You may have noticed that LinkedIn, the online business networking site, recently went over 100 million members.  One hundred million. 1, followed by eight zeros.  A lot of members.

ThankYouLanguage-main_Full But instead of chest-thumping and crowing, Linkedin co-founder and chairman, Reid Hoffman, took a much more subtle approach.  He sent out thank yous to each of the organizations members, not just the premium members from whom they make money, but even the cheapo freebie members like me!  And it was personalized, not only with my name, but with my place in the long line of LinkedIn members.  (I’m #735127, nice to meet you!)

Granted, the personalization is not difficult to do, nor is the emailing to the organization’s 100,000,000 members.  But this is not about degree of difficulty.  Nor is it about “getting” any prizes or discounts.  Hell, it’s a free service – that’s my prize!

What is cool about this is that an organization that has not only impacted millions of lives, but has changed the way the world does business, actually thought of its customers, and stopped and THANKED THEM for being part of the organization’s success.

To quote from Mr. Hoffman’s email: “I want to personally thank you because you were one of LinkedIn’s first million members (member number 735127 in fact!*). In any technology adoption lifecycle, there are the early adopters, those who help lead the way. That was you.”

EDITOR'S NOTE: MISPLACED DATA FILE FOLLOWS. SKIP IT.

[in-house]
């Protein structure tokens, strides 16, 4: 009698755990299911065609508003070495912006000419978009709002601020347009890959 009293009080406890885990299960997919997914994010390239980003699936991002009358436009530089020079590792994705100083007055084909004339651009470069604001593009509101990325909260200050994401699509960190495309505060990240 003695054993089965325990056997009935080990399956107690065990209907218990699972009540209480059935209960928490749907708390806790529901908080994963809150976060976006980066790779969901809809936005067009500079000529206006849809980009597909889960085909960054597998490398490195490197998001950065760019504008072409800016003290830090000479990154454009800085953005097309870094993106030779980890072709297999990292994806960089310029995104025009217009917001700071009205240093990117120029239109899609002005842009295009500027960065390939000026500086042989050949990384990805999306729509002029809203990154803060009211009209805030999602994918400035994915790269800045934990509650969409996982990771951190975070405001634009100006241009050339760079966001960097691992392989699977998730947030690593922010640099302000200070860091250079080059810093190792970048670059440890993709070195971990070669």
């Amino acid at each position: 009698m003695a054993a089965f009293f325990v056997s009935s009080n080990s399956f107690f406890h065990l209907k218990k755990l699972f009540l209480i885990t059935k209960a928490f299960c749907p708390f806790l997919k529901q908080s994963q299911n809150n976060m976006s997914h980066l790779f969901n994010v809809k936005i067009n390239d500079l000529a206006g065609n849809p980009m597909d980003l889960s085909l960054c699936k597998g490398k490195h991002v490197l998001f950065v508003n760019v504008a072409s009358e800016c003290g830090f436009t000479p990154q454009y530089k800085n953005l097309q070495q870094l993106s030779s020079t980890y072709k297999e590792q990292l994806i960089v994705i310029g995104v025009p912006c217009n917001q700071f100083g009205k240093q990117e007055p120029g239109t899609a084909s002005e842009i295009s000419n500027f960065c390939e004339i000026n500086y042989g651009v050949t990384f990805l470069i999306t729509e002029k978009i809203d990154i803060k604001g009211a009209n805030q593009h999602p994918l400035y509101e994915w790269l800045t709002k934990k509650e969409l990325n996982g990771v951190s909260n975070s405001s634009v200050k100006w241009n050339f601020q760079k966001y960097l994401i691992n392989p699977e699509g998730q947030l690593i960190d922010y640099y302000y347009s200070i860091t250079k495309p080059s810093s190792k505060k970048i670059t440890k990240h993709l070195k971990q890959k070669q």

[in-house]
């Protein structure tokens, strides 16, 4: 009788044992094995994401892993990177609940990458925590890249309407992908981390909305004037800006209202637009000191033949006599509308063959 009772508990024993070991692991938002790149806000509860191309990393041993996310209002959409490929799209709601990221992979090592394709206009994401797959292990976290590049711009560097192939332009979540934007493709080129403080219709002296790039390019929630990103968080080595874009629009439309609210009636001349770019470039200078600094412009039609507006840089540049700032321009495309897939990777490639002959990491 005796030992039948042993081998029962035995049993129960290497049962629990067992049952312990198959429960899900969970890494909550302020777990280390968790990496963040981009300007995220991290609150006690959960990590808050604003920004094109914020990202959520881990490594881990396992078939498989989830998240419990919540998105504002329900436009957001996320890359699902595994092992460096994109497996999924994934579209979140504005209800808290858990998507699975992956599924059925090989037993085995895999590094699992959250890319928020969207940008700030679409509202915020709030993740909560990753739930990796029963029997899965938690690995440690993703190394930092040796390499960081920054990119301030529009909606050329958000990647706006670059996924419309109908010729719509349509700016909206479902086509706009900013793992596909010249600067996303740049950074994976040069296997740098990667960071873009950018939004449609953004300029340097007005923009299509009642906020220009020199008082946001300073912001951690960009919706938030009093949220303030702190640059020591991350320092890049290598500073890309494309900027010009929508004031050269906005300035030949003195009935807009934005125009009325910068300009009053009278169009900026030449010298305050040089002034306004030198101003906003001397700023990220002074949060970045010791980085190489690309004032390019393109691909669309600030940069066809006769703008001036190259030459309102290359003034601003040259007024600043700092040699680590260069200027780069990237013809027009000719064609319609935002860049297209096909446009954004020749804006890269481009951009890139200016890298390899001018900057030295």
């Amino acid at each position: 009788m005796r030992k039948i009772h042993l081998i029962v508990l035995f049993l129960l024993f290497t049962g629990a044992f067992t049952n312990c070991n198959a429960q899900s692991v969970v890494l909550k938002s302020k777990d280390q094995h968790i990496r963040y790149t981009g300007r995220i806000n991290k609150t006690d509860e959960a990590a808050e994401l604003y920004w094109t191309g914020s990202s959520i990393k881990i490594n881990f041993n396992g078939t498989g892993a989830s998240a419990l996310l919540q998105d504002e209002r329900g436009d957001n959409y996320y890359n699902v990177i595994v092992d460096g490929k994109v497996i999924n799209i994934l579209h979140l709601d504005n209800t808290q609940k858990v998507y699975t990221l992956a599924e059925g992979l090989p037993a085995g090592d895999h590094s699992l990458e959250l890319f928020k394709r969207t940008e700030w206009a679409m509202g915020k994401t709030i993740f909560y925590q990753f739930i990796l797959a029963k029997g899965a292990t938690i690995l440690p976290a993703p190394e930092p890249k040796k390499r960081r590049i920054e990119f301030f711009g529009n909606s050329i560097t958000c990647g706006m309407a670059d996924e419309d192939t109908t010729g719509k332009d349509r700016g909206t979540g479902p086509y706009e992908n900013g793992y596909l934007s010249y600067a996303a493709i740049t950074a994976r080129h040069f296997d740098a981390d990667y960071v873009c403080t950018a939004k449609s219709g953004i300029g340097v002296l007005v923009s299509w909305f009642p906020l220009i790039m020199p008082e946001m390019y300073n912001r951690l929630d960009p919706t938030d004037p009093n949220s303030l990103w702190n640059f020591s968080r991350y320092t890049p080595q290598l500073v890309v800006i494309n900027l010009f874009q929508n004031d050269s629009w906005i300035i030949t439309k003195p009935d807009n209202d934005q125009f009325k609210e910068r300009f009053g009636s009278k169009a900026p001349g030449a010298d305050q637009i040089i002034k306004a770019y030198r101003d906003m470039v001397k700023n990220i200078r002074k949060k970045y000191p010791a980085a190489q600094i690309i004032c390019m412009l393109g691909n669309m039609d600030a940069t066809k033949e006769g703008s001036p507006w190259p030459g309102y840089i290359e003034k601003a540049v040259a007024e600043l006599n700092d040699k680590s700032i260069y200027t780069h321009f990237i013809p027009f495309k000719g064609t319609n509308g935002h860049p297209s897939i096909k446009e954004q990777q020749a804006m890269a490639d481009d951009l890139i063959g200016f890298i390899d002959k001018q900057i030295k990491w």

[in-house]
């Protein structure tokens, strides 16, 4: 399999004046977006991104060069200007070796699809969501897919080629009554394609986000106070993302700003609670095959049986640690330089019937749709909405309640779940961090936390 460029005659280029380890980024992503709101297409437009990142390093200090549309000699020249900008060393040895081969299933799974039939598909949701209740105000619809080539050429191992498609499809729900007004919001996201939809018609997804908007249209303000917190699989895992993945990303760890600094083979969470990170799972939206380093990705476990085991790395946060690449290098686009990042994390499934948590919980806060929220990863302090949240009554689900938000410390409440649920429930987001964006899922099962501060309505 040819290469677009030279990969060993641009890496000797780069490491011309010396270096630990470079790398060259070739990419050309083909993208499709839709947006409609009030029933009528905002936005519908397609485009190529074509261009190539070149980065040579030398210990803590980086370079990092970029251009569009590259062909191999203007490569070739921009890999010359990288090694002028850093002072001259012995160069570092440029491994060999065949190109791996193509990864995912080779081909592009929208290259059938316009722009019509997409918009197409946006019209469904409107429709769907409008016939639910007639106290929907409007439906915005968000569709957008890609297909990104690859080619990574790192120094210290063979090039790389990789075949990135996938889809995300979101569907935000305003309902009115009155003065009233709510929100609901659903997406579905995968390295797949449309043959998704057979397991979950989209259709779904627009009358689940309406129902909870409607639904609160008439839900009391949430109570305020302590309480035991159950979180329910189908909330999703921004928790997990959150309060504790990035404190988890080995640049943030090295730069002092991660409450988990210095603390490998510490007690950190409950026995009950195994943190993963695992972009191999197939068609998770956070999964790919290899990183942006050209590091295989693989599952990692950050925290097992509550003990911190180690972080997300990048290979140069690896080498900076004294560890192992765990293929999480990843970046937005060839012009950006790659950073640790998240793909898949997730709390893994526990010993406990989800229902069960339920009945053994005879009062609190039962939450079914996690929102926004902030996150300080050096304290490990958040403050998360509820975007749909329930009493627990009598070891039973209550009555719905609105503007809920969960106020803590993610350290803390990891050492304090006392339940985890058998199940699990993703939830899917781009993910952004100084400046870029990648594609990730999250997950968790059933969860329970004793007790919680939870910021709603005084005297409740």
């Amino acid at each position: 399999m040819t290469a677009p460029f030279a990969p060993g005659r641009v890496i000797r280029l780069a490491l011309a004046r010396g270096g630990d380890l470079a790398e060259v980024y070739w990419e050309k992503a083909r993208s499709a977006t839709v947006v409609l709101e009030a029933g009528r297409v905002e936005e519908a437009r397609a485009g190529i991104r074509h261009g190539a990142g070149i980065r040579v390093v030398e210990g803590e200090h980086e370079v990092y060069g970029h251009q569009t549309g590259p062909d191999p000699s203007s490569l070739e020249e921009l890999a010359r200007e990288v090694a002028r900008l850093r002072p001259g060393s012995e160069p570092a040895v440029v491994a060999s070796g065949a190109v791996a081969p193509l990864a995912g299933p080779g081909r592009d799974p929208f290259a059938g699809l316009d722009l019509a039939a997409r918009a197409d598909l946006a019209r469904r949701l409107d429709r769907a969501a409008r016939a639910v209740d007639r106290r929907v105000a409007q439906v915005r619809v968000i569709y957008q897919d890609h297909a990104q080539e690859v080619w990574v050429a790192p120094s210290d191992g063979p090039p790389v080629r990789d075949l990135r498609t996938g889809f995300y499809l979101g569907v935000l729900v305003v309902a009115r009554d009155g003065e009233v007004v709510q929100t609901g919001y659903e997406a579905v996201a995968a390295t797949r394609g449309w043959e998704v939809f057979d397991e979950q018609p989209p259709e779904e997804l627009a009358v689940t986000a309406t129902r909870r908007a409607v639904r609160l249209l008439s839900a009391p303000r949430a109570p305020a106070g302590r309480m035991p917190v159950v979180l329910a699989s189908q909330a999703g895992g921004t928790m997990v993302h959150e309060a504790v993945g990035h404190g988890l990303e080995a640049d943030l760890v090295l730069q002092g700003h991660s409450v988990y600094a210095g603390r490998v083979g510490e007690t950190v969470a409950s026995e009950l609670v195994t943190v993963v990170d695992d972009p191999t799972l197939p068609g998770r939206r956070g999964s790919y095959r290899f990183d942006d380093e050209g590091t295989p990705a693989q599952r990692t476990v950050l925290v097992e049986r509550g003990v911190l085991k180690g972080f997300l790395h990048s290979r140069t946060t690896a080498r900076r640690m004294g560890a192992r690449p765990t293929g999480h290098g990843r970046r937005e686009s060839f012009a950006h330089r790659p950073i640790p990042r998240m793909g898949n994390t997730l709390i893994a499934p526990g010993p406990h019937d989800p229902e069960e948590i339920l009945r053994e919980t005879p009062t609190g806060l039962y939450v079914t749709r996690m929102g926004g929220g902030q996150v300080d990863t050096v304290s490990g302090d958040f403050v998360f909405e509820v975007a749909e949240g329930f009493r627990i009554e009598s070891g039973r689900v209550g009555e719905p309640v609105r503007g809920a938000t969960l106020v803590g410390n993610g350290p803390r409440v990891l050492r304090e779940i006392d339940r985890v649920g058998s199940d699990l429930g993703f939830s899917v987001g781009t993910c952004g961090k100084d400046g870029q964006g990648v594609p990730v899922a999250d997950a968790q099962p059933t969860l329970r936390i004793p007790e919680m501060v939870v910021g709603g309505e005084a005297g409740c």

That was ME!  He not only thanked me, but gave me a reason why I was being thanked.  No, I haven’t put any money in Mr. Hoffman’s pocket, but he nonetheless thanked me for using his organization’s product, and the impact that I (and many others) made in facilitating its success.

I thought it was kind of cool that, while celebrating a significant milestone for his business, he went out of his way to thank the people who made it possible.  A small gesture, but an important one.  You heard from Mark Zuckerberg lately?  Me neither.

Businesses: mind your manners.  Didn’t your mommas teach to say THANK YOU?  You don’t have to make a big production out of it.  You don’t have to offer “discounts” so that people will buy more from you to help celebrate your success.  You can just say thanks, and mean it.

— Chuck Dennis

Fly Me to the Moon